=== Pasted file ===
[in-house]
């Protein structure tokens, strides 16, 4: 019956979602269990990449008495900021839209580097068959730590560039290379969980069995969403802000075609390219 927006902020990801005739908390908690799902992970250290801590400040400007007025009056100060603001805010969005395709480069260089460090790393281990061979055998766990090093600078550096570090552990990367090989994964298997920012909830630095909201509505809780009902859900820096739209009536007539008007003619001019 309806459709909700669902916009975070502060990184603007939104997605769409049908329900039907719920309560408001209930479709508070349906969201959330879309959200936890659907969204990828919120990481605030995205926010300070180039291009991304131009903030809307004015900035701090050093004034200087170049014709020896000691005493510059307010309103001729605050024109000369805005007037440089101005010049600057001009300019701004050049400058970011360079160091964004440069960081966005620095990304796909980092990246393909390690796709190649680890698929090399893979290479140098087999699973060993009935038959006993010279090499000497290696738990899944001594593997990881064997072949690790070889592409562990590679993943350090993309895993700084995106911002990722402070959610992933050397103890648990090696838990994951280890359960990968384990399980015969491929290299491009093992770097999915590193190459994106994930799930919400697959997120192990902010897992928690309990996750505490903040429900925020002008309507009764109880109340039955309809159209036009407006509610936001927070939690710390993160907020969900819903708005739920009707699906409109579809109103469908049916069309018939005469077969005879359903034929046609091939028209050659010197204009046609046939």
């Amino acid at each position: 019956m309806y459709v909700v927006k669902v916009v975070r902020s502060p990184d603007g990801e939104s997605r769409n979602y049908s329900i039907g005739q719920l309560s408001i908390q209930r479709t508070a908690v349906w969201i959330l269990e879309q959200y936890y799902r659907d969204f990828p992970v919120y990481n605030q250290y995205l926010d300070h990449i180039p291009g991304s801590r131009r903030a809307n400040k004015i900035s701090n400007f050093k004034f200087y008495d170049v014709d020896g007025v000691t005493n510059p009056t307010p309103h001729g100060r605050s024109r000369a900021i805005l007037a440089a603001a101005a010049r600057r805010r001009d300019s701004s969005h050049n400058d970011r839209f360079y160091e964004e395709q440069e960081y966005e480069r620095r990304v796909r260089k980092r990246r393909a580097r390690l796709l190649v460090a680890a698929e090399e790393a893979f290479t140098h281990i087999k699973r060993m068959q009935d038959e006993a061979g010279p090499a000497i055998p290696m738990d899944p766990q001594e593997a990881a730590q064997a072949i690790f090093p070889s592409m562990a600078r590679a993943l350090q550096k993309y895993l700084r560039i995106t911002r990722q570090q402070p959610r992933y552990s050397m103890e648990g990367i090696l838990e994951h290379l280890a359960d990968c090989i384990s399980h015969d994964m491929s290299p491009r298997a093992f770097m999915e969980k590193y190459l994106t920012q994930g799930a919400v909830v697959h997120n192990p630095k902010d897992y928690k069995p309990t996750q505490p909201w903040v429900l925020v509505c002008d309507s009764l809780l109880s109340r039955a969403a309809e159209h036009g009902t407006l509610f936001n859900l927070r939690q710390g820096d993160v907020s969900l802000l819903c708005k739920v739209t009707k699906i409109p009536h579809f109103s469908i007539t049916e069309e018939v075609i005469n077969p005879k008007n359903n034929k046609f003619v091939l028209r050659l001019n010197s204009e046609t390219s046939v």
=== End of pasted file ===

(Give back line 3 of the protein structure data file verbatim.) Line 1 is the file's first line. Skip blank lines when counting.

């Amino acid at each position: 019956m309806y459709v909700v927006k669902v916009v975070r902020s502060p990184d603007g990801e939104s997605r769409n979602y049908s329900i039907g005739q719920l309560s408001i908390q209930r479709t508070a908690v349906w969201i959330l269990e879309q959200y936890y799902r659907d969204f990828p992970v919120y990481n605030q250290y995205l926010d300070h990449i180039p291009g991304s801590r131009r903030a809307n400040k004015i900035s701090n400007f050093k004034f200087y008495d170049v014709d020896g007025v000691t005493n510059p009056t307010p309103h001729g100060r605050s024109r000369a900021i805005l007037a440089a603001a101005a010049r600057r805010r001009d300019s701004s969005h050049n400058d970011r839209f360079y160091e964004e395709q440069e960081y966005e480069r620095r990304v796909r260089k980092r990246r393909a580097r390690l796709l190649v460090a680890a698929e090399e790393a893979f290479t140098h281990i087999k699973r060993m068959q009935d038959e006993a061979g010279p090499a000497i055998p290696m738990d899944p766990q001594e593997a990881a730590q064997a072949i690790f090093p070889s592409m562990a600078r590679a993943l350090q550096k993309y895993l700084r560039i995106t911002r990722q570090q402070p959610r992933y552990s050397m103890e648990g990367i090696l838990e994951h290379l280890a359960d990968c090989i384990s399980h015969d994964m491929s290299p491009r298997a093992f770097m999915e969980k590193y190459l994106t920012q994930g799930a919400v909830v697959h997120n192990p630095k902010d897992y928690k069995p309990t996750q505490p909201w903040v429900l925020v509505c002008d309507s009764l809780l109880s109340r039955a969403a309809e159209h036009g009902t407006l509610f936001n859900l927070r939690q710390g820096d993160v907020s969900l802000l819903c708005k739920v739209t009707k699906i409109p009536h579809f109103s469908i007539t049916e069309e018939v075609i005469n077969p005879k008007n359903n034929k046609f003619v091939l028209r050659l001019n010197s204009e046609t390219s046939v």